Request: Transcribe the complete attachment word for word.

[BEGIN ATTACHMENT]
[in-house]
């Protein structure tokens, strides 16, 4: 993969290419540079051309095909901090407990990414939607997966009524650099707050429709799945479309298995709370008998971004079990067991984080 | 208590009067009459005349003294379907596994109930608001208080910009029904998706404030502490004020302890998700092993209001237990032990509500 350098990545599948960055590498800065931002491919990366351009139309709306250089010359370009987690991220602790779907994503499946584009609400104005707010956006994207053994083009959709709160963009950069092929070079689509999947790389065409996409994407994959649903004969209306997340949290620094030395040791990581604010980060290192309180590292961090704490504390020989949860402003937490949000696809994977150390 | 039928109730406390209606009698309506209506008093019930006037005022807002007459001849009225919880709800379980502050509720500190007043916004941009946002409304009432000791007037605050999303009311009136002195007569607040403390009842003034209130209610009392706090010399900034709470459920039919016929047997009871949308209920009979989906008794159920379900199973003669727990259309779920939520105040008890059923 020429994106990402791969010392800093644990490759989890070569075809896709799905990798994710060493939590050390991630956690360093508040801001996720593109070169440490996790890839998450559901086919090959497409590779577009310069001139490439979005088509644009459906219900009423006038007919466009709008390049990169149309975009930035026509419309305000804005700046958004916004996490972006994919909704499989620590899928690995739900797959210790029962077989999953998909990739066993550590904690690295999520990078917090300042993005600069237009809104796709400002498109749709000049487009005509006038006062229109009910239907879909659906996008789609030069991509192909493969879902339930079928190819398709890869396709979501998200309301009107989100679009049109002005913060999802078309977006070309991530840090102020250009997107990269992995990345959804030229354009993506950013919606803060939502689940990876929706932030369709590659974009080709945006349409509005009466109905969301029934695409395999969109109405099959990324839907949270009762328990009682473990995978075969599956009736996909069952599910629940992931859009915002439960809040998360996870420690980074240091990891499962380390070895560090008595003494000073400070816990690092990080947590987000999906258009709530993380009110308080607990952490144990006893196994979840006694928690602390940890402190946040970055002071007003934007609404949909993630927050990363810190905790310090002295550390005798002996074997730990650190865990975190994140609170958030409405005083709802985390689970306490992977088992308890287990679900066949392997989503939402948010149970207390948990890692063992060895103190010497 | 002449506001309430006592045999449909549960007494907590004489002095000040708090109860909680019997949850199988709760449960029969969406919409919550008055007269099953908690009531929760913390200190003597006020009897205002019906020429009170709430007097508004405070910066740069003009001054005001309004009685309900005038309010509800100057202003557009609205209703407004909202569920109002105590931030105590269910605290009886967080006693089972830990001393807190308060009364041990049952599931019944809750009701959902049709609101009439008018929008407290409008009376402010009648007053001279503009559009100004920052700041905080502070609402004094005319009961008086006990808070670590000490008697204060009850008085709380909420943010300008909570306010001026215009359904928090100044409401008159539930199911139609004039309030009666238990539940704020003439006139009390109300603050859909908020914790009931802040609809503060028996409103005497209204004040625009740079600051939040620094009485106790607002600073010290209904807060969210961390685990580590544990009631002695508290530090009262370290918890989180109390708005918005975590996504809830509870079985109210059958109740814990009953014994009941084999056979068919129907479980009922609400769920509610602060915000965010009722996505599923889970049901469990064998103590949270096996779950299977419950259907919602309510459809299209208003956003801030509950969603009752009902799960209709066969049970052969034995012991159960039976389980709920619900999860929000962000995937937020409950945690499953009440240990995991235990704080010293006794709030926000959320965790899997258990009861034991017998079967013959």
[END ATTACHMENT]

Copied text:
[in-house]
């Protein structure tokens, strides 16, 4: 993969290419540079051309095909901090407990990414939607997966009524650099707050429709799945479309298995709370008998971004079990067991984080 | 208590009067009459005349003294379907596994109930608001208080910009029904998706404030502490004020302890998700092993209001237990032990509500 350098990545599948960055590498800065931002491919990366351009139309709306250089010359370009987690991220602790779907994503499946584009609400104005707010956006994207053994083009959709709160963009950069092929070079689509999947790389065409996409994407994959649903004969209306997340949290620094030395040791990581604010980060290192309180590292961090704490504390020989949860402003937490949000696809994977150390 | 039928109730406390209606009698309506209506008093019930006037005022807002007459001849009225919880709800379980502050509720500190007043916004941009946002409304009432000791007037605050999303009311009136002195007569607040403390009842003034209130209610009392706090010399900034709470459920039919016929047997009871949308209920009979989906008794159920379900199973003669727990259309779920939520105040008890059923 020429994106990402791969010392800093644990490759989890070569075809896709799905990798994710060493939590050390991630956690360093508040801001996720593109070169440490996790890839998450559901086919090959497409590779577009310069001139490439979005088509644009459906219900009423006038007919466009709008390049990169149309975009930035026509419309305000804005700046958004916004996490972006994919909704499989620590899928690995739900797959210790029962077989999953998909990739066993550590904690690295999520990078917090300042993005600069237009809104796709400002498109749709000049487009005509006038006062229109009910239907879909659906996008789609030069991509192909493969879902339930079928190819398709890869396709979501998200309301009107989100679009049109002005913060999802078309977006070309991530840090102020250009997107990269992995990345959804030229354009993506950013919606803060939502689940990876929706932030369709590659974009080709945006349409509005009466109905969301029934695409395999969109109405099959990324839907949270009762328990009682473990995978075969599956009736996909069952599910629940992931859009915002439960809040998360996870420690980074240091990891499962380390070895560090008595003494000073400070816990690092990080947590987000999906258009709530993380009110308080607990952490144990006893196994979840006694928690602390940890402190946040970055002071007003934007609404949909993630927050990363810190905790310090002295550390005798002996074997730990650190865990975190994140609170958030409405005083709802985390689970306490992977088992308890287990679900066949392997989503939402948010149970207390948990890692063992060895103190010497 | 002449506001309430006592045999449909549960007494907590004489002095000040708090109860909680019997949850199988709760449960029969969406919409919550008055007269099953908690009531929760913390200190003597006020009897205002019906020429009170709430007097508004405070910066740069003009001054005001309004009685309900005038309010509800100057202003557009609205209703407004909202569920109002105590931030105590269910605290009886967080006693089972830990001393807190308060009364041990049952599931019944809750009701959902049709609101009439008018929008407290409008009376402010009648007053001279503009559009100004920052700041905080502070609402004094005319009961008086006990808070670590000490008697204060009850008085709380909420943010300008909570306010001026215009359904928090100044409401008159539930199911139609004039309030009666238990539940704020003439006139009390109300603050859909908020914790009931802040609809503060028996409103005497209204004040625009740079600051939040620094009485106790607002600073010290209904807060969210961390685990580590544990009631002695508290530090009262370290918890989180109390708005918005975590996504809830509870079985109210059958109740814990009953014994009941084999056979068919129907479980009922609400769920509610602060915000965010009722996505599923889970049901469990064998103590949270096996779950299977419950259907919602309510459809299209208003956003801030509950969603009752009902799960209709066969049970052969034995012991159960039976389980709920619900999860929000962000995937937020409950945690499953009440240990995991235990704080010293006794709030926000959320965790899997258990009861034991017998079967013959």